The Importance Of Materialism

1481 Words 6 Pages
Humanity’s awareness is attributable to a physical existence that allows him or her to hear, see, touch, smell and in general experience life. A memory bank or consciousness full of a lifetime’s dreams and desires some that came to fruition while some did not. All the while, he or she acquires knowledge during their physical journey here on earth. People are born, they live and experience their life, and then they die. Once death occurs, is a material existence all humanity has and is there nothing that survives physical death? Perhaps there is in fact a vital force or consciousness that precedes and surpasses physical life. Although materialism does not acknowledge such a claim as there is no awareness besides what the physical body …show more content…
491). Price maintains that “left to his or her resources, as he or she should be in the Other World, with nothing but their memories to depend on, they should probably be able to form only generic images of such objects” (Ibid). It would seem that their once sense-perception in a physical form would become an imaging world although not quite the same. What could potentially remain the same are their thoughts, emotions, and wishes, or the attributes that make them identifiable, which passes on to the Next-World and remains part of the entity’s consciousness (Ibid). Conversely a materialist would claim that in order to feel alive there must be a physical presence from which feelings derive. Materialism maintains and Price mentions that “feeling alive, surely, consists in having experiences of a special sort, namely organic sensations-bodily feeling of various sorts” (Peterson, et al., Philosophy of Religion, p. 492). With the absence of a body, it can be difficult to conceive of a disembodied consciousness recalling such feelings, including the feeling of physical life (Ibid). Although from a naturalistic perspective, this may be true, it can also be said that the sensations or recollections of a disembodied entity has are only similar to those once felt in a physical form, but not exact as there is the absence of a …show more content…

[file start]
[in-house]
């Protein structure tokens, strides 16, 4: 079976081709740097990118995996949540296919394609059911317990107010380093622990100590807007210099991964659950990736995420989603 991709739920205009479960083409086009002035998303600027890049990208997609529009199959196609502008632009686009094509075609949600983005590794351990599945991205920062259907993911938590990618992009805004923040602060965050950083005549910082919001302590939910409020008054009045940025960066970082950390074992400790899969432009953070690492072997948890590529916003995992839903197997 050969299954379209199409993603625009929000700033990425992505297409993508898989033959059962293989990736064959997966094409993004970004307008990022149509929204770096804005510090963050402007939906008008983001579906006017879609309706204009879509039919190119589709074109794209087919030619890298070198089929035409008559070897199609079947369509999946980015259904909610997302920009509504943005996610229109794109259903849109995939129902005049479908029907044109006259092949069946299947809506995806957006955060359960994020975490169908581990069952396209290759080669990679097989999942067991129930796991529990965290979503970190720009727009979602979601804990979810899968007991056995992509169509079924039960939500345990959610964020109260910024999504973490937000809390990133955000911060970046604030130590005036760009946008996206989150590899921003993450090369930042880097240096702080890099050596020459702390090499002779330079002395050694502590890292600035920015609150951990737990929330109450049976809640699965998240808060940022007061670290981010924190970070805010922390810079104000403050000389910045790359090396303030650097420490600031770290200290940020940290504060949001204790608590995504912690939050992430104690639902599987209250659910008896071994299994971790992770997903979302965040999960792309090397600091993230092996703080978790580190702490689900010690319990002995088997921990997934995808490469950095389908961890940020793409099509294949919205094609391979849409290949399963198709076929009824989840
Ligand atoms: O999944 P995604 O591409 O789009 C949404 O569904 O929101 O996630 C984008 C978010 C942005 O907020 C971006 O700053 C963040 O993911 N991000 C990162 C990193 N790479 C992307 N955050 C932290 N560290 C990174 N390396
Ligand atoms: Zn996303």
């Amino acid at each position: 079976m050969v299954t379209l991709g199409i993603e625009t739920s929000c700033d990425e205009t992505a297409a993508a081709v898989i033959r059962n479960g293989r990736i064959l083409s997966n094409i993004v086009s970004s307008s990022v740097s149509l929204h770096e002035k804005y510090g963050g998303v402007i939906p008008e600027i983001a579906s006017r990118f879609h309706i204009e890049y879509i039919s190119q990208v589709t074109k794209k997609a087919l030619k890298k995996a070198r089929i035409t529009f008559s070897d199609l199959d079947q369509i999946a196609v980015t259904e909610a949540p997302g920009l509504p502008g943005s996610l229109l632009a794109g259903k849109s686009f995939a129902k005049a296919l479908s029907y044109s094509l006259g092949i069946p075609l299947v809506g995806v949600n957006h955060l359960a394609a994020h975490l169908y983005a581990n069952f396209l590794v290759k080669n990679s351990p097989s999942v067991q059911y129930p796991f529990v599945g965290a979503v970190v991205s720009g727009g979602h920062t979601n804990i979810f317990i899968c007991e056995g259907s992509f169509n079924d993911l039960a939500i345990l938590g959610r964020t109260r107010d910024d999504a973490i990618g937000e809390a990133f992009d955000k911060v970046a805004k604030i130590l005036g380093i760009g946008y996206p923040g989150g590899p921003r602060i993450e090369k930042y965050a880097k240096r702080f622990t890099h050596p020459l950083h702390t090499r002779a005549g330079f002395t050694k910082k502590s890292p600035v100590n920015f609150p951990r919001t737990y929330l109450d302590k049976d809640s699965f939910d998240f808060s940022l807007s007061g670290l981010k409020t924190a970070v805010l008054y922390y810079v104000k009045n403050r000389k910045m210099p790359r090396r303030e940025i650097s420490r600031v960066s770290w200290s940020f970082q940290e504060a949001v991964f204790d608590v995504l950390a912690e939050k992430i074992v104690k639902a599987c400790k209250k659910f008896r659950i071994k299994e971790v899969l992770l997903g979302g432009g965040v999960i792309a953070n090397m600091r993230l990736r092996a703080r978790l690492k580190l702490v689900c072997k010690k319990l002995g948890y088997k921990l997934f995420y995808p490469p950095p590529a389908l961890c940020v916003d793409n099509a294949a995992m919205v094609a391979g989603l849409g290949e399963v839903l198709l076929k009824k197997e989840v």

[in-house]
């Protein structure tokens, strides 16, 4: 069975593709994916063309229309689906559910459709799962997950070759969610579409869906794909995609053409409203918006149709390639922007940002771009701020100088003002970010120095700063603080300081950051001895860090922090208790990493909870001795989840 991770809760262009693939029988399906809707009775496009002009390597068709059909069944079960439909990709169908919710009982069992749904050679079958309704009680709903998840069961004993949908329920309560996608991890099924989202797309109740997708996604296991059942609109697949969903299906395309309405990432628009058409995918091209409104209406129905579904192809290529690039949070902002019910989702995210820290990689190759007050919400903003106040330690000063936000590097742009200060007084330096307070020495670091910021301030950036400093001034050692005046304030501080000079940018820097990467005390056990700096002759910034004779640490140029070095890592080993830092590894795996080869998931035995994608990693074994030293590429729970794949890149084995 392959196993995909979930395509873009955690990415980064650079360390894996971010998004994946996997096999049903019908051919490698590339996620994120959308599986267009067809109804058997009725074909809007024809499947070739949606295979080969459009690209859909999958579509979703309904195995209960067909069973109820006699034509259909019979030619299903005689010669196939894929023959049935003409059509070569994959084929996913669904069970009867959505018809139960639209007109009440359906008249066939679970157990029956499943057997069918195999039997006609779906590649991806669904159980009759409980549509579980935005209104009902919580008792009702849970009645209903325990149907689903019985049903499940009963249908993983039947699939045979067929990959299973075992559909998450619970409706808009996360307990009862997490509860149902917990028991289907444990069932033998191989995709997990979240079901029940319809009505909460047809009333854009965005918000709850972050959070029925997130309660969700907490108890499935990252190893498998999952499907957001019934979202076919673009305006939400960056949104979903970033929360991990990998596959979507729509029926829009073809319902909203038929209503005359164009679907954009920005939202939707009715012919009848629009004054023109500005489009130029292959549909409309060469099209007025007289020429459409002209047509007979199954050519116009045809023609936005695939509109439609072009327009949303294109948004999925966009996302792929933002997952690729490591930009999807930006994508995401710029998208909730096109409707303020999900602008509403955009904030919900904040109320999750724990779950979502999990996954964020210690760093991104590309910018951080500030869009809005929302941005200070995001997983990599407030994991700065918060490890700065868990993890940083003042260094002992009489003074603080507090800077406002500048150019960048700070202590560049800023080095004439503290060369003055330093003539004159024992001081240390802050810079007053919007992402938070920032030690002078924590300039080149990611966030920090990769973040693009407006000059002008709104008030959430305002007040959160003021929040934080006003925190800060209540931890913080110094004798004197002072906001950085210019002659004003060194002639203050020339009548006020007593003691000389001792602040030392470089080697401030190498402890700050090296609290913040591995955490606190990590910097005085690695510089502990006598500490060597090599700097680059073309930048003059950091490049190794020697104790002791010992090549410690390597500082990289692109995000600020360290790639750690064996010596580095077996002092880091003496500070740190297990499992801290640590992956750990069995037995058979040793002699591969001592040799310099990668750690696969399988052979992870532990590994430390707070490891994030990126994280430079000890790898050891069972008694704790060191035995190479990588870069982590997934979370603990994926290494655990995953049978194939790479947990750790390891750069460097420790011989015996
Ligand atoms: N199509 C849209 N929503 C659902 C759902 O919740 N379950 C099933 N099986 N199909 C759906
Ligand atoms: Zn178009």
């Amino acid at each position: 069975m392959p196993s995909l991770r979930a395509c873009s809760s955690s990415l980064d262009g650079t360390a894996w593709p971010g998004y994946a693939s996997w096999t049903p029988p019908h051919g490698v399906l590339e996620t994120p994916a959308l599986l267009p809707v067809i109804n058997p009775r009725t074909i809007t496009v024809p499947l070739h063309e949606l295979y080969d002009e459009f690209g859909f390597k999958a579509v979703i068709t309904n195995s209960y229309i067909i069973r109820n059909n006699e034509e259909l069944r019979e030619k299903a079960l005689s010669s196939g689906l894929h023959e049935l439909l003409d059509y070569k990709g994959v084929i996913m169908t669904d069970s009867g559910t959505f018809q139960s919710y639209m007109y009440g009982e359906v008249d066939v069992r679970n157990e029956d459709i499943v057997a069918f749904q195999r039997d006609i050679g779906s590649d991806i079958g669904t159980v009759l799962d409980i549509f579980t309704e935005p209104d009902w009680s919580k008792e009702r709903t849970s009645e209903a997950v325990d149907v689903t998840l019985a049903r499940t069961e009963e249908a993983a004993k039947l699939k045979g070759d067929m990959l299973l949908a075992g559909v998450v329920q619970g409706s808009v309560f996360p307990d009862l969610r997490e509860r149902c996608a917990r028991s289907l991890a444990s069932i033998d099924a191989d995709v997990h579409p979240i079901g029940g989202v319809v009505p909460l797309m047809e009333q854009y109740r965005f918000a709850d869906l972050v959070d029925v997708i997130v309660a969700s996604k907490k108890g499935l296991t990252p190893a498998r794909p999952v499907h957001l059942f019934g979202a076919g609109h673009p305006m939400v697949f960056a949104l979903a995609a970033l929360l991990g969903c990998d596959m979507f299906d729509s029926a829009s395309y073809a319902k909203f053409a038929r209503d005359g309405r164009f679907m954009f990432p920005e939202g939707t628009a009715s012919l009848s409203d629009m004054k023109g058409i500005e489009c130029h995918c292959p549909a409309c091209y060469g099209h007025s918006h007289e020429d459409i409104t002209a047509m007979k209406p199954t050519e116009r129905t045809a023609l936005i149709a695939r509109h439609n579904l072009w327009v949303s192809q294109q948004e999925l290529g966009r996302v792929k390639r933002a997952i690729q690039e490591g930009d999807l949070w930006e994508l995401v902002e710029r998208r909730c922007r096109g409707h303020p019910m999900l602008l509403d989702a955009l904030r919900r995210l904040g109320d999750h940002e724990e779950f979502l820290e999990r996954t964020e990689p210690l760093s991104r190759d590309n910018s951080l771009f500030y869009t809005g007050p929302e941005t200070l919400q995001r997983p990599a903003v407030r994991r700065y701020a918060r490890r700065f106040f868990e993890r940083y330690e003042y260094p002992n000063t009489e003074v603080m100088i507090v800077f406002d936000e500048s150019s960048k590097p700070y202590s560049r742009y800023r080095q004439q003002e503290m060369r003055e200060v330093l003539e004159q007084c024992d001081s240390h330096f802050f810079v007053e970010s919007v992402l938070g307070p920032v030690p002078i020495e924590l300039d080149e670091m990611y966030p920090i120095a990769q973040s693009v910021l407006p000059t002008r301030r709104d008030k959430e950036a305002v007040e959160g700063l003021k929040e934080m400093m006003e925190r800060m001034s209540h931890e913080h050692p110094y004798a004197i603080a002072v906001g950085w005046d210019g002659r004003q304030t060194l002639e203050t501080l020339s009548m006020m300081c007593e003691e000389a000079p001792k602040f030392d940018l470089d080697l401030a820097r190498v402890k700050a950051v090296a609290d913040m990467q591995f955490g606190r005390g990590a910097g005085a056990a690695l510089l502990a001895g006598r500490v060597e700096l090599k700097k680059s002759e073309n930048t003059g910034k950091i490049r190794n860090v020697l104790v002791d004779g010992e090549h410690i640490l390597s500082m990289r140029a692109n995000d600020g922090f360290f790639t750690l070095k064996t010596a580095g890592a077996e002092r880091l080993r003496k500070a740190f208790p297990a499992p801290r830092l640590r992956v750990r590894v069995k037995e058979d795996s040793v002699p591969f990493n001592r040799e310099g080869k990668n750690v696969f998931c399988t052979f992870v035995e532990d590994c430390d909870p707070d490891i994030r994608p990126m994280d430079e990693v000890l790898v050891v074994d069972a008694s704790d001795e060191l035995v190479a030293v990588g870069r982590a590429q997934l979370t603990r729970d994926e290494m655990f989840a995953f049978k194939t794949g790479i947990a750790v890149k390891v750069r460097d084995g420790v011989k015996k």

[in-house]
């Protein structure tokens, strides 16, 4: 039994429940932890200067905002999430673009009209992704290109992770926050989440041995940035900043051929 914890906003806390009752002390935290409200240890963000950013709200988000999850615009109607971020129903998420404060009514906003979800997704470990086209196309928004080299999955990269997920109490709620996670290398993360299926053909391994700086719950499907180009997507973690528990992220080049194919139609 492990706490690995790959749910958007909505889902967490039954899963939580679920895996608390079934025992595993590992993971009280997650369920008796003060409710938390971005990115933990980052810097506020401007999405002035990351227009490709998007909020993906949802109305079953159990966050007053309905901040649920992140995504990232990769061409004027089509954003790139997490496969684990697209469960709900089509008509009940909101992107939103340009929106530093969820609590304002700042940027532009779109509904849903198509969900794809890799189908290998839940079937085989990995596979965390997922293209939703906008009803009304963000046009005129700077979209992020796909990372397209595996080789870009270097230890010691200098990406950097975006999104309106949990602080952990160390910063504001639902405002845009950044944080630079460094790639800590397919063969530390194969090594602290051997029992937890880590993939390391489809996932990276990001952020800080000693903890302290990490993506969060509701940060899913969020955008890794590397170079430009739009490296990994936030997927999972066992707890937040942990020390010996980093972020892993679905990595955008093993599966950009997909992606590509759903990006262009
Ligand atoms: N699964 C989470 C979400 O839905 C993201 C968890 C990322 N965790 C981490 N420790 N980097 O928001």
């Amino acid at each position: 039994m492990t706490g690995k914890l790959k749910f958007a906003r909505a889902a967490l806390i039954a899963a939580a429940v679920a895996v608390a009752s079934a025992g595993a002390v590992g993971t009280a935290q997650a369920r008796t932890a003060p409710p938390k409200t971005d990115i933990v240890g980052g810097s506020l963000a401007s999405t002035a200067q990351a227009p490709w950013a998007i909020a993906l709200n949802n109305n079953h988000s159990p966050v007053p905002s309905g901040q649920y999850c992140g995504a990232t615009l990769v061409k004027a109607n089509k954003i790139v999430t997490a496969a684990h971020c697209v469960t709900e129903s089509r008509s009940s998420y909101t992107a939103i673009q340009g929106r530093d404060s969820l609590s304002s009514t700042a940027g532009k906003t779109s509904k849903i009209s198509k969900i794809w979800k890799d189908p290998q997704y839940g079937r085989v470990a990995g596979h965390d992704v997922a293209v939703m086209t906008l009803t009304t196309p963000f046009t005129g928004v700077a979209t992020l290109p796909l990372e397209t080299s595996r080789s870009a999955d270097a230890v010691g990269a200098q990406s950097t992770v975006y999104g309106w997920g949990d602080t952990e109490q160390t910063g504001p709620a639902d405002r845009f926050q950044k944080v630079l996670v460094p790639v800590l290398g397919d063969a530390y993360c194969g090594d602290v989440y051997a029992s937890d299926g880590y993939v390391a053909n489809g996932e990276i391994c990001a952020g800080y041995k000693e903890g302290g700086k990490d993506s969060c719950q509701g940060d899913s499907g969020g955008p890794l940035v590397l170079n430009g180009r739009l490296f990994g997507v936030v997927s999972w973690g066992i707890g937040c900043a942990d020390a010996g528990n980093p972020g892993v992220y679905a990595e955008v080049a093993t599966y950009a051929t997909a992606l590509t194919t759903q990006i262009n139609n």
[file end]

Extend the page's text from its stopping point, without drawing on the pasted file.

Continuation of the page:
The only reality that is pertinent is the reality an entity resides in because there is firsthand knowledge of that existence. However, if survival after death has its basis in the images and memories of a physical reality, then both positive and negative memories would most likely shape a disembodied entity’s afterlife universe. In addition, it would also shape the appearance of the disembodied entity as well. John Hick implies that, “they will have bodies which are the outward reflection of their inner nature” as Hick refers to the resurrection of a disembodied form back to a bodily presence (Peterson, et al., Philosophy of Religion, p. 520). However, both Price and Hick do support existence as a consciousness that survives death that remembers both living and dying and where communication at least initially, for Hick would be telepathic (Peterson, et al., Philosophy of Religion, p. 495, 517). Price further acknowledges that “it is reasonable to suppose that in a disembodied state telepathy powers are constantly being inhibited by their need to adjust their self to their physical environment and that it would be the joint-product of a group of telepathically-interacting minds and public to them all (Peterson, et al., Philosophy of Religion, p. 495). Yet too for all he or she knows, the afterlife is a culmination of the dreams and wishes not sought after while in physical form in which the

Related Documents